Let us note that Edgar actually loves his misguided father very much.

Edgar is out on the heath, the treeless moor, as a vicious storm gathers. He says a few words reconciling himself to his abject state, when suddenly an old man leads Gloucester into view. Gloucester is blind. His eyes have just been gouged out by Cornwall, Edmund’s ally.

Edgar says, “Oh gods! Who is it can say ‘I am at the worst’.? I am worse than e’er I was.”….
“And worse I may be yet. The worst is not/ So long as we can say ‘This is the worst’.

The Old Man wisely hands blind Gloucester over to Poor Tom, for in aiding the Duke, the Old Man is risking his own life.

Gloucester observes “Tis the times plague when madmen lead the blind.”

(Let’s ignore the relevance of that remark to our own time.)

In other words, in my earlier blog post “All Is Well: another contradiction to despair”, I got myself all wound up about what seemed to be the worst possible circumstances. It took only a few days for life to teach me otherwise.

It will take a few more for me to process this new insight enough to write “All Is Well: part 2”.

As usual, I will draw on my sister Georgia’s support. She is gobsmacked by events as well, but no less convinced than she ever was that, to qoute Hildegard of BIngem, “All shall be well. And all shall be well. And all manner of things shall be well.”

The #%*$ universe is unfolding as it should.

What I Once Knew: Anglo Saxon, Algebra and The Luminaries

Once upon a time, I could read old English, by which I mean of course, Anglo Saxon. I read Beowulf and poetry with internal rhyme. (Don’t ask.) I had to do that in order to earn an English degree. Either before of after that I could read Middle English and The Canterbury Tales. In the original!

I’m not bragging. I didn’t much enjoy doing either. I slogged through in the summer heat at the University of Toronto, running home each night to two toddlers and a stoic husband, who washed dishes.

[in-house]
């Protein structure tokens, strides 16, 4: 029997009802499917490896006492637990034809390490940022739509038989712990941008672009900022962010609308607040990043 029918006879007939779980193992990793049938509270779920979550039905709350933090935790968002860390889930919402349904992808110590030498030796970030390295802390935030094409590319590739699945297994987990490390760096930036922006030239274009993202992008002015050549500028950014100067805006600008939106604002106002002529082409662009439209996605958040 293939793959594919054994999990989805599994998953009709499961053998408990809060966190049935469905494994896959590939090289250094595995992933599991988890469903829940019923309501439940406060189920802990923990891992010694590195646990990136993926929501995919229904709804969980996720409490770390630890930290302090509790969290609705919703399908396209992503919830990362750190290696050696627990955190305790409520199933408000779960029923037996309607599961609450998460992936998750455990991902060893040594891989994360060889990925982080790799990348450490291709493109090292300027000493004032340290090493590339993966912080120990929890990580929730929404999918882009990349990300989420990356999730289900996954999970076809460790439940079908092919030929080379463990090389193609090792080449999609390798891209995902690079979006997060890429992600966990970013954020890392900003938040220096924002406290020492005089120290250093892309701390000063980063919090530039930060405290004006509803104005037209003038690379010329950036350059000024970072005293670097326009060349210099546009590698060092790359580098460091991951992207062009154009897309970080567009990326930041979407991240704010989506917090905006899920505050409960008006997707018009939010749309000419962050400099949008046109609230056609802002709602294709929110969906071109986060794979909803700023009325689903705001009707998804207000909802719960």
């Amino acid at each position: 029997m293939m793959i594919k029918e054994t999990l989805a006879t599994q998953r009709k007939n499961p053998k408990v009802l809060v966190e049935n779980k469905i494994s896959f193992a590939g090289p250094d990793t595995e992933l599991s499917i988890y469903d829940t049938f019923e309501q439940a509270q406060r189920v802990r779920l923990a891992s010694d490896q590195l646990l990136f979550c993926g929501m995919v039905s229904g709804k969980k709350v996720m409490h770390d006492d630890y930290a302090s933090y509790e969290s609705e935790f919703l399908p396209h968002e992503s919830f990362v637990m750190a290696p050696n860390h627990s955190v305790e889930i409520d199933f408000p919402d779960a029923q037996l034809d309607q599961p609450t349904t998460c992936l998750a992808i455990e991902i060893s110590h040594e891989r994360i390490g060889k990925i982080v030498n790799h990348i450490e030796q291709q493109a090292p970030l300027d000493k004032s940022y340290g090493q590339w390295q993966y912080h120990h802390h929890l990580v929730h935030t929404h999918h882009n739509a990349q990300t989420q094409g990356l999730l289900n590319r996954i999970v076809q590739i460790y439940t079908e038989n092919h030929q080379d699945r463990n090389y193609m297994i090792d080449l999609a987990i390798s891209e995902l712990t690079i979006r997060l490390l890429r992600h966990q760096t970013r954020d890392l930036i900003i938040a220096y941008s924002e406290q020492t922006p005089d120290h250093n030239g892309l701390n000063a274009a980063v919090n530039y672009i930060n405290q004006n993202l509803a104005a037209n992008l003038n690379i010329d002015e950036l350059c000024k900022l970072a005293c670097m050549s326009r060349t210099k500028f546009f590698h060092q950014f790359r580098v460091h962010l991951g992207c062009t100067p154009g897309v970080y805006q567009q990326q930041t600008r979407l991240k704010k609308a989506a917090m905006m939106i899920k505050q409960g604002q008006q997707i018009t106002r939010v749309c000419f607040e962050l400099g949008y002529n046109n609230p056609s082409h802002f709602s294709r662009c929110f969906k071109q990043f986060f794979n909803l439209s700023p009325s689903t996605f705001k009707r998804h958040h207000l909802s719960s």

I mention these reading skills because I have recently been reminded of another amazing achievement of reading comprehension. I once understood Eleanor Catton’s The Luminaries.

Or at least I pretended to.

I wrote 3 blog posts about it, a review – in which I announced that I was about to start reading it all over again, https://115journals.com/2014/03/27/the-luminaries-eleanor-cattons-booker-prize-winning-novel/ a timeline of events https://115journals.com/2014/04/05/deconstructing-the-luminarie and a timeline about the trove of gold https://115journals.com/2014/04/14/deconstructing-the-luminaries-2-the-gold-trail/. I was reminded of these posts when another blogger referred to them yesterday. https://siowyookpeng.wordpress.com/2018/09/08/the-luminaries/

The bad news is I cannot now understand the posts, never mind the actual novel.

I had suspected this for a while because I could no longer answer questions posed by readers of these posts, but now I know for sure.

Really it was a waste of time for me to reread them, but I was waiting for my nails to dry.

I admit that I have also lost much of my French vocabulary, my Latin declensions, and all my algebra, except that joke – Stop asking us to find your ex; she’s not coming back and don’t ask why.

Use it or lose it.

Which doesn’t explain why I can’t remember the password for that damned Movie-Frame account I am trying to cancel before the free days run out.

For easier reading, try Hour of the Hawk, a Joanna Hunter Mystery https://www.joycehowe.com/

Drunkenness: probably NOT a contradiction to despair

It’s quarter after 3 and there’s no one in the place
‘cept you and me
So set ’em Joe
I got a little story I think you oughtta know….. (Harold Arlen/Johney Mercer)

(Frank Sinatra,melancholy, on a bar stool -the apotheosis of melancholy, too romantic to be despair. Tears in my beers).

It was quarter to 4, when I woke up. It’s inching toward 5:15 dawn now. No big deal. A friend of mine hasn’t really slept for six months. I just logged 4 hours. She sometimes gets only 2, although there are signs she’s moving out of Winston Churchill territory. Five hours seems doable to her now.

What better time than the tail-end of the night to contemplate drunkenness.

For the past few days of global chaos, I have been reading Ken Bruen’s last two Jack Taylor crime novels, The Emerald Lie and The Ghosts of Galway. When I say ‘last’, I mean adieu Jacko, at least that’s what the author has implied in interviews. From the condition of the man, it’s no wonder. He has suffered so many vicious attacks as a Guard and a private eye that he is a physical wreck -lame, deaf, with mutilated fingers, and a heart full of grief. All of his friends and even his dogs meet dreadful ends because of him. Well, not even Bruen is heartless enough to eliminate every last one. Maybe there is a short story that will clear up the oversight. Jack drinks! He likes a Guinness and a Jameson chaser. He likes the Guinness built just right. In the right mood, he can lose months of his life to these libations and then months more to the aftermath.